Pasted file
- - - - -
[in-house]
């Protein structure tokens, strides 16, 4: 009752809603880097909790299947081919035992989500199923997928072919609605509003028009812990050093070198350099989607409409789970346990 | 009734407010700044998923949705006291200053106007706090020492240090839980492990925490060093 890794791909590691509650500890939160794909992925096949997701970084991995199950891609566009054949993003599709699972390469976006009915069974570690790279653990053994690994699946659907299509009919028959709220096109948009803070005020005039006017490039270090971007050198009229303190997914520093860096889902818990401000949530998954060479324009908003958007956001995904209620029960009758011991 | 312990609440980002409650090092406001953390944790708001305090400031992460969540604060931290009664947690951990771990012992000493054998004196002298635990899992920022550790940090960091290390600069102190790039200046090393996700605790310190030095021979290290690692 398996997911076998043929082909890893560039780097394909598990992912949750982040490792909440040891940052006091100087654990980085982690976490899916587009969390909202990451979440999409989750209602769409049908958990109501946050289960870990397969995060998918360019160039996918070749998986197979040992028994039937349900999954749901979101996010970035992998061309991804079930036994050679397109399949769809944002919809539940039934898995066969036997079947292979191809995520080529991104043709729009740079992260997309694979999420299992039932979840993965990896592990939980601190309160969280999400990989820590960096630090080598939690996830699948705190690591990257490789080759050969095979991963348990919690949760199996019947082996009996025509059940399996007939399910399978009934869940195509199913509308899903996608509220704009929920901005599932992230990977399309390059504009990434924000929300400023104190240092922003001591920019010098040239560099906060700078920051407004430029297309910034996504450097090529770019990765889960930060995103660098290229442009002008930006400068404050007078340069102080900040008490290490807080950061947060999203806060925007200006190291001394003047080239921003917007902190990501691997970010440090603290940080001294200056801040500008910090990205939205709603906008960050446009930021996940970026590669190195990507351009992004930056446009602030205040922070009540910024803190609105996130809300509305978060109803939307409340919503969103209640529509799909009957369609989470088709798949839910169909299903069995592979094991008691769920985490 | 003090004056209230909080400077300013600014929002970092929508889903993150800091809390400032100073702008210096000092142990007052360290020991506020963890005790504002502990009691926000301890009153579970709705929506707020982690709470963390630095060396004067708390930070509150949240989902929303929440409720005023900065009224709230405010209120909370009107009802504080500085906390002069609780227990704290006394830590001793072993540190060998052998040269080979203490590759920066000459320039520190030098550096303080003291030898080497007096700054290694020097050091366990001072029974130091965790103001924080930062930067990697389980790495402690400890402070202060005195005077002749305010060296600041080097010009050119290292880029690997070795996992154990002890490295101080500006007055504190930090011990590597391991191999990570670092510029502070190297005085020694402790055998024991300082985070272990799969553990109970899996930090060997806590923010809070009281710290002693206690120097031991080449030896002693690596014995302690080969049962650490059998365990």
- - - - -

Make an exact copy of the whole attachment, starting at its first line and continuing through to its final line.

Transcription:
[in-house]
């Protein structure tokens, strides 16, 4: 009752809603880097909790299947081919035992989500199923997928072919609605509003028009812990050093070198350099989607409409789970346990 | 009734407010700044998923949705006291200053106007706090020492240090839980492990925490060093 890794791909590691509650500890939160794909992925096949997701970084991995199950891609566009054949993003599709699972390469976006009915069974570690790279653990053994690994699946659907299509009919028959709220096109948009803070005020005039006017490039270090971007050198009229303190997914520093860096889902818990401000949530998954060479324009908003958007956001995904209620029960009758011991 | 312990609440980002409650090092406001953390944790708001305090400031992460969540604060931290009664947690951990771990012992000493054998004196002298635990899992920022550790940090960091290390600069102190790039200046090393996700605790310190030095021979290290690692 398996997911076998043929082909890893560039780097394909598990992912949750982040490792909440040891940052006091100087654990980085982690976490899916587009969390909202990451979440999409989750209602769409049908958990109501946050289960870990397969995060998918360019160039996918070749998986197979040992028994039937349900999954749901979101996010970035992998061309991804079930036994050679397109399949769809944002919809539940039934898995066969036997079947292979191809995520080529991104043709729009740079992260997309694979999420299992039932979840993965990896592990939980601190309160969280999400990989820590960096630090080598939690996830699948705190690591990257490789080759050969095979991963348990919690949760199996019947082996009996025509059940399996007939399910399978009934869940195509199913509308899903996608509220704009929920901005599932992230990977399309390059504009990434924000929300400023104190240092922003001591920019010098040239560099906060700078920051407004430029297309910034996504450097090529770019990765889960930060995103660098290229442009002008930006400068404050007078340069102080900040008490290490807080950061947060999203806060925007200006190291001394003047080239921003917007902190990501691997970010440090603290940080001294200056801040500008910090990205939205709603906008960050446009930021996940970026590669190195990507351009992004930056446009602030205040922070009540910024803190609105996130809300509305978060109803939307409340919503969103209640529509799909009957369609989470088709798949839910169909299903069995592979094991008691769920985490 | 003090004056209230909080400077300013600014929002970092929508889903993150800091809390400032100073702008210096000092142990007052360290020991506020963890005790504002502990009691926000301890009153579970709705929506707020982690709470963390630095060396004067708390930070509150949240989902929303929440409720005023900065009224709230405010209120909370009107009802504080500085906390002069609780227990704290006394830590001793072993540190060998052998040269080979203490590759920066000459320039520190030098550096303080003291030898080497007096700054290694020097050091366990001072029974130091965790103001924080930062930067990697389980790495402690400890402070202060005195005077002749305010060296600041080097010009050119290292880029690997070795996992154990002890490295101080500006007055504190930090011990590597391991191999990570670092510029502070190297005085020694402790055998024991300082985070272990799969553990109970899996930090060997806590923010809070009281710290002693206690120097031991080449030896002693690596014995302690080969049962650490059998365990």